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How To Monitor Or Change The Temperature Of Your Computer

Is your PC getting toasty or is your motherboard melting? Okay, I’m exaggerating, but if your components are reaching a potentially damaging temperature, I recommend that you use SpeedFan. This program monitors and reports the temperatures inside your PC using the built-in sensors on the processor and motherboard.

SpeedFan is a program that monitors voltages, fan speeds and temperatures in computers with hardware monitor chips. It can even access S.M.A.R.T. info for those hard disks that support this feature and show hard disk temperatures too and can even change the FSB on some hardware. At the lowest level, it is a hardware monitor software that can access temperature sensors, but its main feature is that it can control fan speeds according to the temperatures inside your computer.


This is what you see when you run SpeedFan without applying any settings, minus the info messages that you see on first run. To configure the setting click Configure button.



You’ll see various temperatures and their sub-menus, which are Temp01 and Temp02. If you tick a temperature, it shows up on SpeedFan. If you tick the Speed in the sub menu, it means that if temperature is too high it will affect the speed.


You can choose one or more or nil temperature to be affecting a certain speed. When you click on a temperature, you can set the desired and warning temperatures. Plus whether it shows up in the system tray. Your fan speeds will be at the minimum value if all related temperatures are below desired, will ramp up to the maximum value when between desired and warning, and go to 100% at warning temperature. Take note of how this works, and choose your temperatures wisely.

speed tab

Next tab is Speeds, if you click on a speed, you see the minimum and maximum values they will be at. Plus whether to make it automatically varied. The use of minimum and maximum values has just been explained earlier.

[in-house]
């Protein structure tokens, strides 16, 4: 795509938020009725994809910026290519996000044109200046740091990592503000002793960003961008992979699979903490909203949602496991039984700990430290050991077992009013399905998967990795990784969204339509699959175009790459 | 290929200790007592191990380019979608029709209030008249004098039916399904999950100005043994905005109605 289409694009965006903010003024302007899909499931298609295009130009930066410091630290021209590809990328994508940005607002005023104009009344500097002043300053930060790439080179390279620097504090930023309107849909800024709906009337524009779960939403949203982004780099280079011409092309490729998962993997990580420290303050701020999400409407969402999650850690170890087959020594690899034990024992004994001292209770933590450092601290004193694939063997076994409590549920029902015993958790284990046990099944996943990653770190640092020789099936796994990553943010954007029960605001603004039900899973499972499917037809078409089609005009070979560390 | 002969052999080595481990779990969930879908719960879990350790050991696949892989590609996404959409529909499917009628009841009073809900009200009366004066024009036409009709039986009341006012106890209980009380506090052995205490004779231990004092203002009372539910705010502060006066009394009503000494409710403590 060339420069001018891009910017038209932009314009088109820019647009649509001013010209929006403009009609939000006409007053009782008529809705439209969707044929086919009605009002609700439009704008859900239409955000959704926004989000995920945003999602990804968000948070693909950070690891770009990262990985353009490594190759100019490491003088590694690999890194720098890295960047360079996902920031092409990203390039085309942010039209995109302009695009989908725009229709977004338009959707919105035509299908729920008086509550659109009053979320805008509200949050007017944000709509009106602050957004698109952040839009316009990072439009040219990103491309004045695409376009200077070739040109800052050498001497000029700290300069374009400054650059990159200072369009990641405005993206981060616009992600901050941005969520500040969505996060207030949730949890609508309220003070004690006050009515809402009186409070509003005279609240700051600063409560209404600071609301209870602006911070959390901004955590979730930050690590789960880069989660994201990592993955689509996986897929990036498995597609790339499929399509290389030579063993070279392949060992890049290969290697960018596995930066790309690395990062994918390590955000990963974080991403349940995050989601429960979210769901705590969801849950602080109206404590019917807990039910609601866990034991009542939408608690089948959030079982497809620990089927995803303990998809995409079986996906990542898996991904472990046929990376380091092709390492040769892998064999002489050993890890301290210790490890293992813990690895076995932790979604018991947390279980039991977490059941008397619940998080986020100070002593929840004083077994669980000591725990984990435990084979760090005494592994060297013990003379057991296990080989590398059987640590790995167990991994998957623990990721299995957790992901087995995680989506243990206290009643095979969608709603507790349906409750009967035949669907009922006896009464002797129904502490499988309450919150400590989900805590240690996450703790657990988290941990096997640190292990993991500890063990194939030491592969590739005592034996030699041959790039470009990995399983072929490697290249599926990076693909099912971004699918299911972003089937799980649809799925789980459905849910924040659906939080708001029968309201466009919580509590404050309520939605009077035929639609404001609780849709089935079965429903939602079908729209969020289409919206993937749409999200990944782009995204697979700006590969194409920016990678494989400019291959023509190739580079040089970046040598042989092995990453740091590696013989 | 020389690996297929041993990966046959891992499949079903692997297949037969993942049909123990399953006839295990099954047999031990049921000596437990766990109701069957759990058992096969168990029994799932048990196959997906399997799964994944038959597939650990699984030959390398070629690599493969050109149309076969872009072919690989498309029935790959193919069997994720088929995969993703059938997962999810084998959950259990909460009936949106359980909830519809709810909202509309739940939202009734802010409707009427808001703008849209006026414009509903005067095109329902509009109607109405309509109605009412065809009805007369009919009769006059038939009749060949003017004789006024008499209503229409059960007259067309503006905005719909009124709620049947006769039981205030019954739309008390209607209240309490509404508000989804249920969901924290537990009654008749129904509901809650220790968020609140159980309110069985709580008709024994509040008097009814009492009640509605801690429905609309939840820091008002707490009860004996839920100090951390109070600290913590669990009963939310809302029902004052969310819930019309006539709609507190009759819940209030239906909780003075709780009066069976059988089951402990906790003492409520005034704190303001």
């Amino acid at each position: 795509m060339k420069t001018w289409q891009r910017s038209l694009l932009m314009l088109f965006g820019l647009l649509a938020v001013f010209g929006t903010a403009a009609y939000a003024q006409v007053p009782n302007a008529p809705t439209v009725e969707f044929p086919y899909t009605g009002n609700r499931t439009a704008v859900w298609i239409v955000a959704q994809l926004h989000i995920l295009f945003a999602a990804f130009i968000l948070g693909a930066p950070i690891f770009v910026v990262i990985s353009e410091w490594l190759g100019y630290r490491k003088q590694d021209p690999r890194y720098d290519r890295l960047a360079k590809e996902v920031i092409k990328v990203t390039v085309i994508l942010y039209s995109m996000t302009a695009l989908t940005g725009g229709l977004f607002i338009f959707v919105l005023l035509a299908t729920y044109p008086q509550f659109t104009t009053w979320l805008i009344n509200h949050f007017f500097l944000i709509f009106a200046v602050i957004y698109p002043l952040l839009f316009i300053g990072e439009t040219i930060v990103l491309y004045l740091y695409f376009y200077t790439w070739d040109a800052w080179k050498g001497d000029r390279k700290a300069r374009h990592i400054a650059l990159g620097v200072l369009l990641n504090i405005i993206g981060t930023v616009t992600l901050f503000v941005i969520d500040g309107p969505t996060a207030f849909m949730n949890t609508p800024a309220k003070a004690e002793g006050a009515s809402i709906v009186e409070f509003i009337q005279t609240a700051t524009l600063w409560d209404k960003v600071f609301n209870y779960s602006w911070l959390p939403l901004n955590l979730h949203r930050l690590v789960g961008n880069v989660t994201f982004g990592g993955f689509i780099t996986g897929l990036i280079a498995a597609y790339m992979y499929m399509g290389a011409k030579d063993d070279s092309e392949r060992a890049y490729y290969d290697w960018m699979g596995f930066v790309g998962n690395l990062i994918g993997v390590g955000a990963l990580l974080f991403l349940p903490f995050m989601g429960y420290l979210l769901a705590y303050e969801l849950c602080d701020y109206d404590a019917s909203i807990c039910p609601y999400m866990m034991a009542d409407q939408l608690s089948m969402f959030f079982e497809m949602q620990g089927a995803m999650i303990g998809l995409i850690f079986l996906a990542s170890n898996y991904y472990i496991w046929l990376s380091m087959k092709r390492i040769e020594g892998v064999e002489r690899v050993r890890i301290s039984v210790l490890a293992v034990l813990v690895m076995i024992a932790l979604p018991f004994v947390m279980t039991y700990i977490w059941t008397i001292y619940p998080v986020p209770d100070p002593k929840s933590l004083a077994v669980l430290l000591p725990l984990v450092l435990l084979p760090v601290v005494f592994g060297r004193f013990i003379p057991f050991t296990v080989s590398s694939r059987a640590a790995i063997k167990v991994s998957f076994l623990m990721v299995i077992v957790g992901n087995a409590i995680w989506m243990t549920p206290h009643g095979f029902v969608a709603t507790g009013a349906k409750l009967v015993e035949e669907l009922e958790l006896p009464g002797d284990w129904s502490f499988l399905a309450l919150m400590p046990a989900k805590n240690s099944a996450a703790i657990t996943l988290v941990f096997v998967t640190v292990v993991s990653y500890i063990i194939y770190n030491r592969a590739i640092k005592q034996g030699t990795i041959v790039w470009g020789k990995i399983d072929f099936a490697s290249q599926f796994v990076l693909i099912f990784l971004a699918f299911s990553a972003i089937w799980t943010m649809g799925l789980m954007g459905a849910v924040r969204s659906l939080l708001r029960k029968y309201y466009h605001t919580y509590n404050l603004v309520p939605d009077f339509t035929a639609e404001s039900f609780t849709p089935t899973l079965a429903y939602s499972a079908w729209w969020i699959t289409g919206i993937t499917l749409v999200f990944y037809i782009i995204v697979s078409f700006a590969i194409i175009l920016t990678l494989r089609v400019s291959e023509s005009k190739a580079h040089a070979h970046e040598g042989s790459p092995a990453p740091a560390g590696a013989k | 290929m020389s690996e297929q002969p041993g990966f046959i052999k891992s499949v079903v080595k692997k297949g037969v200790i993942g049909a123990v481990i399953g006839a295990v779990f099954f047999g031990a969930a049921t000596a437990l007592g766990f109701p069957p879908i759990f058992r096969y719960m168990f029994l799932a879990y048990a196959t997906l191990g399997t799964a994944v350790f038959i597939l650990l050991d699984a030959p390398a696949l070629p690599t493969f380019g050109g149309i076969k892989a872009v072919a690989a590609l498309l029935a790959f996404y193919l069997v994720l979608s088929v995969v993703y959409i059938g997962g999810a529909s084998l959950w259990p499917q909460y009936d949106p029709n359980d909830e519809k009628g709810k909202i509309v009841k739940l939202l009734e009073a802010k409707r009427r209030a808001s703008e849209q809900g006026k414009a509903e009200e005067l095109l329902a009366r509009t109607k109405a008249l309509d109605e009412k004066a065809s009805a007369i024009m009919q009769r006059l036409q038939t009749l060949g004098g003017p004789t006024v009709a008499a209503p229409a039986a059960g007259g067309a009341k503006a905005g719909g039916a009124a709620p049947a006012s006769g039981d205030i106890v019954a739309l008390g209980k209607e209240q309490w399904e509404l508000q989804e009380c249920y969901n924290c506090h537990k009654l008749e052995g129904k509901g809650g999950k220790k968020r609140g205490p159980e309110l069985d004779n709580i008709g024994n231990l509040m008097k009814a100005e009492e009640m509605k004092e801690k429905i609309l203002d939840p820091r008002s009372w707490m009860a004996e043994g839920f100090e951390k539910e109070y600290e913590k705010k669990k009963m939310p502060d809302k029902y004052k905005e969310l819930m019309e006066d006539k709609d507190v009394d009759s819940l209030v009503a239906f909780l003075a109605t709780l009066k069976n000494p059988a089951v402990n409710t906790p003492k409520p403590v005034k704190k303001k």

Since we’re making it start on startup, it would be nice to start SpeedFan minimized so that it does not pop up and bug you. It is also nice to minimize on close since it’s human nature to click close and for the case of SpeedFan, it really will close if the minimize on close option isn’t checked.


This Advanced tab is interesting, as advanced settings usually are. You can select the monitoring chip and change it’s settings. For the mainboard H/M (hardware monitoring) block, you can even choose which sensor to use for the different Remote readings.


Here is some explanation on the terms/logos:

  • Flame on the temperature means too hot (above warning), and all fans will be set to 100%.
  • Red on the temperature means getting hot or a temperature increase. Affected fans will be set to maximum value.
  • A green tick means temperatures are ok and stablized. Fan speeds will be minimum if this temperature is around or below desired temperature.
  • A blue tick means temperatures are way below desired or decreasing. No problem here. Fan speeds will be at minimum.
  • Core usually means the reading from the sensor inside the CPU, which will give the same reading as CoreTemp or other such programs that read this temperature
    Remote1 usually means mainboard CPU temperature sensor, while Remote2 is northbridge/ambient temperature, although sometimes their roles shuffle around. I even had a Remote3 as CPU before. To know which is the CPU, just do a Prime95 and see which rises.
  • HD0 = first HDD, HD1 = 2nd HDD etc.
  • Speed01 and Speed02 – while this depends on your mainboard and where you plugged the fans to, so far my experience is that Speed02 is usually the CPU fan while Speed01 is the system/power fan or no effect.

This is a must-download for serious overclockers. While SpeedFan touts itself as a monitor for your system’s temperature and fan speed, the real reason it’s worthwhile is that it lets you easily overclock your PC and then adjust the fan speed so it doesn’t overheat.

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